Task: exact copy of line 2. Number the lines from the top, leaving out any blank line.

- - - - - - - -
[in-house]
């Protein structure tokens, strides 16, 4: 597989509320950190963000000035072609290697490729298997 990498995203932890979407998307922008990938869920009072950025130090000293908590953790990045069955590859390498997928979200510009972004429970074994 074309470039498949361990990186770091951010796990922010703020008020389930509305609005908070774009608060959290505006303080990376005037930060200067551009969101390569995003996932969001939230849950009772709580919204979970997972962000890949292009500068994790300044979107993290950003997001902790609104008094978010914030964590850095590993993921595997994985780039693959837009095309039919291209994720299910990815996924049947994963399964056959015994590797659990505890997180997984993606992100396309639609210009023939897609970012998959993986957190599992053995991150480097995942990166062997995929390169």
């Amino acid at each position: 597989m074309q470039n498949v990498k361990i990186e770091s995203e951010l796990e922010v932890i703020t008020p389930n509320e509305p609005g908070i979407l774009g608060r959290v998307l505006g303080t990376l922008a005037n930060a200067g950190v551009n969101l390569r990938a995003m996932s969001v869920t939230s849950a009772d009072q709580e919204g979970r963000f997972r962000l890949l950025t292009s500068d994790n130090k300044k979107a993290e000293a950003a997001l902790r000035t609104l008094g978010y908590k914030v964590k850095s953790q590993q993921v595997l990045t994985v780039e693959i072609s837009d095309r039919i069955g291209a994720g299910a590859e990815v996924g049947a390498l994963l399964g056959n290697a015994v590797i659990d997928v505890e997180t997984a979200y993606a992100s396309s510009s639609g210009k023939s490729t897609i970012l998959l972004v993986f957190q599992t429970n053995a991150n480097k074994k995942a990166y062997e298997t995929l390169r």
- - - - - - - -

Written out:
């Protein structure tokens, strides 16, 4: 597989509320950190963000000035072609290697490729298997 990498995203932890979407998307922008990938869920009072950025130090000293908590953790990045069955590859390498997928979200510009972004429970074994 074309470039498949361990990186770091951010796990922010703020008020389930509305609005908070774009608060959290505006303080990376005037930060200067551009969101390569995003996932969001939230849950009772709580919204979970997972962000890949292009500068994790300044979107993290950003997001902790609104008094978010914030964590850095590993993921595997994985780039693959837009095309039919291209994720299910990815996924049947994963399964056959015994590797659990505890997180997984993606992100396309639609210009023939897609970012998959993986957190599992053995991150480097995942990166062997995929390169």